A Box at the Door...
For me, it more than likely became an irrational thing back when you had to mailorder skateboards from surf shops out in California (we lived on the East coast). You’d have to fill out the little order form, go to the post office to get a money order, and actually MAIL it. It was an absolutely agonizing two week process. Every moment from the time you dropped the envelope in the mailbox until your new skate arrived was spent obsessing about it. As the two weeks ticked by, me and all my friends began keeping a watchful eye out for the fabled “UPS Guy”. Me and the rest of my crowd knew all the UPS guys. We’d wave down the UPS guy as we skated down the street and ask him if he had a package for you or one of your friends whom you knew had an outstanding skateboard order pending. It was an awesome rush when he’d give you an affirmative response. It was sort of like Eddie Murphy’s “…the ice cream man is coming!!!” routine. You became Paul Revere hauling ass down the road to find your buddy and tell them the UPS guy had a package heading towards their home, and it might actually be sitting on the front door step at that moment!
Nowadays, the most frequently received package at the Alva household is music from Amazon.com. This makes for a doubly good package. I love buying music. With the hour each way commute to work I have now, music is what I do (I’ve had Keith Richards “Main Offender” in the player for the entire week and it is sublime). Yesterday, I came home to discover a Fedex package waiting for me. The size of the box indicated it was too big for a CD order. I opened it to discover it contained an LP version of the Arctic Monkey’s “Favourite Worst Nightmare”. My friend Fred Wilson has been raving about these guys for a long time. I’ve heard a few tracks before, but hadn’t purchased anything by them to date. To say Fred is a huge music fan is the understatement of the century. When discussing music with my other friends when Fred’s name comes up, I always tell them that Fred drinks from the fire hose when it comes to music consumption. Fred can also buoy one’s spirit when it comes to rock and rolls vibrancy, especially if like me, you’re convinced of its eminent demise. Fred is convinced that the Arctic Monkey’s are proof that rock is alive and well and had threatened to send a copy of their work to me as prove of it (like me and many other of my friends, Fred does not steal music). True to his word, he sent along not just a CD copy, but a vinyl copy. What a most excellent and thoughtful surprise.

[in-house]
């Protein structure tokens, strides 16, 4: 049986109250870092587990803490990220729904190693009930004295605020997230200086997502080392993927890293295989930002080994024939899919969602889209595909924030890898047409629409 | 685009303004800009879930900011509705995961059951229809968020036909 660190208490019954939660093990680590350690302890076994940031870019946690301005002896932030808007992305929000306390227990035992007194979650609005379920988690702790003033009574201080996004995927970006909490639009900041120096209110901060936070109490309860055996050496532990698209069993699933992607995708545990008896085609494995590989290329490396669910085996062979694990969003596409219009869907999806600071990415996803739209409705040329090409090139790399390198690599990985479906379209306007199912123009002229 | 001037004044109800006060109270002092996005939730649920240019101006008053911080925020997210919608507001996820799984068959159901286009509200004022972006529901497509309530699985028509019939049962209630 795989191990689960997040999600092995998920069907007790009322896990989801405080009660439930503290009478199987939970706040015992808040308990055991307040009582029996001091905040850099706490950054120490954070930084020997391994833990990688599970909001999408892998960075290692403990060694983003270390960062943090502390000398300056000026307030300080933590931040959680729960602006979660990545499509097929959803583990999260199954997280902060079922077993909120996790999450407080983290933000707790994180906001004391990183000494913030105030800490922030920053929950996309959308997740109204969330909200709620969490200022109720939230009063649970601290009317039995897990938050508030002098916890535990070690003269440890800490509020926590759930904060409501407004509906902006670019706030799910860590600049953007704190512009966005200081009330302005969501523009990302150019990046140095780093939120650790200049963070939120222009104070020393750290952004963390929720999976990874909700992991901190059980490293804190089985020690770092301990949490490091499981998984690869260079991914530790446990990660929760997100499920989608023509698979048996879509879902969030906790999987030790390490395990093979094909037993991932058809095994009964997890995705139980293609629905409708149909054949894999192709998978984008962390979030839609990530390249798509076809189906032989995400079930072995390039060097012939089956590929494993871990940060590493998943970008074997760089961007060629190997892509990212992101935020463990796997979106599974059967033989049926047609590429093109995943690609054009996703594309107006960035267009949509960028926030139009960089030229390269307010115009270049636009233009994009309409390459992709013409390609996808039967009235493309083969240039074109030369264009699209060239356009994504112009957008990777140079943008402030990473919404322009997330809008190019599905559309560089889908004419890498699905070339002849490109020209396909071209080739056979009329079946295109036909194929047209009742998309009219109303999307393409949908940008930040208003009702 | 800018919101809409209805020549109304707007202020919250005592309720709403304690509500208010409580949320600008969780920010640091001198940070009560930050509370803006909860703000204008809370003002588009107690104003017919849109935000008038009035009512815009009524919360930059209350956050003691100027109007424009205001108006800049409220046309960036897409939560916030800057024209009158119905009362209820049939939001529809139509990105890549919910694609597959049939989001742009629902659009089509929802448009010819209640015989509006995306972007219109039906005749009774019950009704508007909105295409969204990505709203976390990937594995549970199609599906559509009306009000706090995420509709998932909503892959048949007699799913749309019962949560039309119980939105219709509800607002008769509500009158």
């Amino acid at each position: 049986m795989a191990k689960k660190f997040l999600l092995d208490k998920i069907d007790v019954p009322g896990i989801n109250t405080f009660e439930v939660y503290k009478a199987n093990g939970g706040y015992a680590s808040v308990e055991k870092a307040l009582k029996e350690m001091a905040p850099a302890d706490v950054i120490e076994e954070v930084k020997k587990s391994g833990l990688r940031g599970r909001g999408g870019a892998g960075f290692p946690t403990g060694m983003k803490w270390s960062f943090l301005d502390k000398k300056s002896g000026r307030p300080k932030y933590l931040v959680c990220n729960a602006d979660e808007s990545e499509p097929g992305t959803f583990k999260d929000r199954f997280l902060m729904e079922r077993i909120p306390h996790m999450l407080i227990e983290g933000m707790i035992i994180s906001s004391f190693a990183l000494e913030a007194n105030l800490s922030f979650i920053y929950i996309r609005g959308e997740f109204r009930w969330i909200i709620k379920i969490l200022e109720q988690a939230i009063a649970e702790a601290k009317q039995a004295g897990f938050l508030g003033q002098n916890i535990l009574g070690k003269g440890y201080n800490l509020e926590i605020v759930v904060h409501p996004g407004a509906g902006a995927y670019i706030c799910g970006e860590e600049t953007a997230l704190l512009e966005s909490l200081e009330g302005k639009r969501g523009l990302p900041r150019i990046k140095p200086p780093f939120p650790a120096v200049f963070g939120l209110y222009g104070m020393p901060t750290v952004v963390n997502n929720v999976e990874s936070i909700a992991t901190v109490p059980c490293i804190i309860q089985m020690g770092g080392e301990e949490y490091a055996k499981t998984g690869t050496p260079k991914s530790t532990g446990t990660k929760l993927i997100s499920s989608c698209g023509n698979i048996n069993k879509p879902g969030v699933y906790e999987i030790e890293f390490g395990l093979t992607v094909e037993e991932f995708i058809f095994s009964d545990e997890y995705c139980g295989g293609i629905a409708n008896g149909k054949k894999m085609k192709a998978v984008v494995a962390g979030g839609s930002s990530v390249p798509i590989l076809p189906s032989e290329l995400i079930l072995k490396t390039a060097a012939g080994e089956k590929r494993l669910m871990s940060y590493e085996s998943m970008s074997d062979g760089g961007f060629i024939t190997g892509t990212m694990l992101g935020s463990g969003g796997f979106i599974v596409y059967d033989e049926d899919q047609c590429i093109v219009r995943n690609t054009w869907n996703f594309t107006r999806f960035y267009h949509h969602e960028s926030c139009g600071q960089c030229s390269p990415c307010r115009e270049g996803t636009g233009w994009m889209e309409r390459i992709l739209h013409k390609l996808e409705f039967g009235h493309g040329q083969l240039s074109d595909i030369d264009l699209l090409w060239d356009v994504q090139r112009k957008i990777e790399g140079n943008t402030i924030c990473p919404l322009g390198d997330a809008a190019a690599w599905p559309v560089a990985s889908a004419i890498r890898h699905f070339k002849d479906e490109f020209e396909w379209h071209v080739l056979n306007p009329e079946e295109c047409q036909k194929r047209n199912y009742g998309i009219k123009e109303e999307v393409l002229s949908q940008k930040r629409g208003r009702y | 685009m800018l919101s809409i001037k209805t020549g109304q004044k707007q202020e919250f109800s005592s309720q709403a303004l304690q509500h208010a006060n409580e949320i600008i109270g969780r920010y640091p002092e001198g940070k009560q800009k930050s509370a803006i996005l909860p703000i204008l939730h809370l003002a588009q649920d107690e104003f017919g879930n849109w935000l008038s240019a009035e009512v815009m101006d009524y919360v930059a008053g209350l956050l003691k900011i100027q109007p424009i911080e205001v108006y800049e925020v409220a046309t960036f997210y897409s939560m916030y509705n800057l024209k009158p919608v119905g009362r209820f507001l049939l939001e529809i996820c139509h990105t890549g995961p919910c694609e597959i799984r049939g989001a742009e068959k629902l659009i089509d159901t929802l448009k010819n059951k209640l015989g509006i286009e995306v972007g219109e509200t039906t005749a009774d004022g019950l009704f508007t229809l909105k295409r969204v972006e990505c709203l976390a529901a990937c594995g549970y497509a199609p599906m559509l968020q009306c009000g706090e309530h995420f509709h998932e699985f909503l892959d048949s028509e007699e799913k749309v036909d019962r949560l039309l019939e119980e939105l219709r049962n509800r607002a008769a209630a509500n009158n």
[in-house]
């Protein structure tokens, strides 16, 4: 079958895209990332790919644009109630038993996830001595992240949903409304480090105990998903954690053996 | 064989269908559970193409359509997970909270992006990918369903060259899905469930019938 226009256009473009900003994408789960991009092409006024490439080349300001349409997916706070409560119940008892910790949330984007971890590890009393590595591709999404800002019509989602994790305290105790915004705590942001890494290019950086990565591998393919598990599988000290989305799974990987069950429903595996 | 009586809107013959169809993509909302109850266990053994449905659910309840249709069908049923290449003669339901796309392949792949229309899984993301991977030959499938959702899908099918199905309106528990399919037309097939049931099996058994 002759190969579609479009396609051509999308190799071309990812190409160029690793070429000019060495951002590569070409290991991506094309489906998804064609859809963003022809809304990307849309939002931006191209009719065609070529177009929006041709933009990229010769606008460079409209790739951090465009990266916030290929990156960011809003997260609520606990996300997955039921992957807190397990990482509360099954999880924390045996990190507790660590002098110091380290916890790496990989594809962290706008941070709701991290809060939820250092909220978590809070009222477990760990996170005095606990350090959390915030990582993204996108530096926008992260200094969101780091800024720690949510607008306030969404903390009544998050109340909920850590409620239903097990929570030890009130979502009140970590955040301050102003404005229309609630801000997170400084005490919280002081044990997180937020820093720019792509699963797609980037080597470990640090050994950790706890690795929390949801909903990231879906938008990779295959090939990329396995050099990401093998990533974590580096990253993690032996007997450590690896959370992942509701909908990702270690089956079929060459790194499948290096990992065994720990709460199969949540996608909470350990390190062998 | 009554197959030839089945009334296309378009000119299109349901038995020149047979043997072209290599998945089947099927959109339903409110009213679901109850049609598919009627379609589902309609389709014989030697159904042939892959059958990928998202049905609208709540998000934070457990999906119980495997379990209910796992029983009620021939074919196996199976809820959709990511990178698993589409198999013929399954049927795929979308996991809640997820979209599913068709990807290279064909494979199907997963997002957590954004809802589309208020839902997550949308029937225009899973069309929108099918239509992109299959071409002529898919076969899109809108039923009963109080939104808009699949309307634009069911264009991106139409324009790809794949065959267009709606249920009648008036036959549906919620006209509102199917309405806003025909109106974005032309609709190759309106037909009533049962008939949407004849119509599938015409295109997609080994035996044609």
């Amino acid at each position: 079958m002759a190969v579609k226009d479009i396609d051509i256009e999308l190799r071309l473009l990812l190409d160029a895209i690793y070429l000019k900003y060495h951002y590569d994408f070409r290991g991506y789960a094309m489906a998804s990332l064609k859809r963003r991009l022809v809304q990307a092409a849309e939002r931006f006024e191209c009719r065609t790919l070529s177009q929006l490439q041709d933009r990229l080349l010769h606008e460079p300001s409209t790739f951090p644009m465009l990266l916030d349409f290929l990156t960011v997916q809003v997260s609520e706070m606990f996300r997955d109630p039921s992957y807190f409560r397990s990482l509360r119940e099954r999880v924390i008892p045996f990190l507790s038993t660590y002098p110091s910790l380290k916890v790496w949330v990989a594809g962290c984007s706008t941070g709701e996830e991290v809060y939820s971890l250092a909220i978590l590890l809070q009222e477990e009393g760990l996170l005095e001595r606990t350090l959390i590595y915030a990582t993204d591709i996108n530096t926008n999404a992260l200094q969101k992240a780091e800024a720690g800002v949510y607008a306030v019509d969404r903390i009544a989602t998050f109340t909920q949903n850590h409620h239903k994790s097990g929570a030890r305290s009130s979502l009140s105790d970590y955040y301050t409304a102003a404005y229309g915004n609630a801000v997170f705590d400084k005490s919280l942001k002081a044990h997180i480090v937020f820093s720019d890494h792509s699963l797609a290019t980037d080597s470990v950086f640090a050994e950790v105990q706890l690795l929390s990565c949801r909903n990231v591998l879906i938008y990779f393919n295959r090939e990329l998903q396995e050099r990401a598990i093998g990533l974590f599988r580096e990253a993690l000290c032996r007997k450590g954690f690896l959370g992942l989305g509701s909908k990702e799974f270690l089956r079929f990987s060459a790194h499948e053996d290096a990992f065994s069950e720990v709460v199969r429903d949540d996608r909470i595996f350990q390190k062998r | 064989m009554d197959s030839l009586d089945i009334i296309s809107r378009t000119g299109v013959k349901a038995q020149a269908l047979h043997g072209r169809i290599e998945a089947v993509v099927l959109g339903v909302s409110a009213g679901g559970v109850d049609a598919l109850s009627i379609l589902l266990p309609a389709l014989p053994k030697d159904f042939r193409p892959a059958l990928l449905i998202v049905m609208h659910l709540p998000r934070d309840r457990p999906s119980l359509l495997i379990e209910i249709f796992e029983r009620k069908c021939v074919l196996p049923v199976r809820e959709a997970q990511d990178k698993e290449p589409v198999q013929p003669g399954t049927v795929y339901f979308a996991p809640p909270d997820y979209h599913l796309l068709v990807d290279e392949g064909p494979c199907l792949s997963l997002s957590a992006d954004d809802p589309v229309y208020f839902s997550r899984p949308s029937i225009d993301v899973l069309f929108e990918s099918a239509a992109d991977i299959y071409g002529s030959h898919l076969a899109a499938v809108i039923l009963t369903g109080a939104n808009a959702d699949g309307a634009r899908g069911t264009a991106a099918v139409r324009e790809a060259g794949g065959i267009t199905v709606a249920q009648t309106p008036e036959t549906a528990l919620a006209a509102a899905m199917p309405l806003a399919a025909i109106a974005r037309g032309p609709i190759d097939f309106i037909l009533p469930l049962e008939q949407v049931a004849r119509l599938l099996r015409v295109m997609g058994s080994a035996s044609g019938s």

What was so cool about discovering the LP inside the box was actually seeing an album cover of artwork after so much time. This record has a great cover jacket too. I’m a CD guy and have been for a long time, so seeing a good ol' record jacket was even more of an uplifting experience than getting a CD. It was like getting that skateboard delivered by the UPS guy all over again. After gazing at it for a bit, I decided to set it aside so that I can absorb it all in proper fashion tonight with a glass of wine once the kid’s in bed. I hope it’s as good as he says it is. I hope it restores in me a little bit of optimism.
THIS is what the music experience was once about. It was a special activity, especially the first time you tore that cellophane wrapper off and dropped the needle on that virgin scratch free disc. Fred’s younger brother Jackson buys a great deal of vinyl. I am always envious when he blogs about a major score at the local vinyl shop. He brings home ten or twelve LP’s at a time and gets to sit down at his turntable and rip that cellophane off and go through the ancient ritual that once was listening to a new record over and over.
Fred’s a big believer in the future or digital music. Often times I’m at odds with his thoughts on mass consumption of the art form, but one thing is for sure, the guy simply loves music. He loves it as much as his brothers and I do. It’s evident that he’s familiar with the things of which I've written above. Call it nostalgia if you want, but it’s very real nostalgia to me. It’s a shame that our lives are so busy with all that they are, because for just one day, I’d like to do what we used to do thirty years ago when we were know-it-all, not-a-care-in-the-world teenagers, and sit around a turntable in someone’s basement, crack SEVERAL cold ones, and just spin records.
Thanks Fred, you are the man.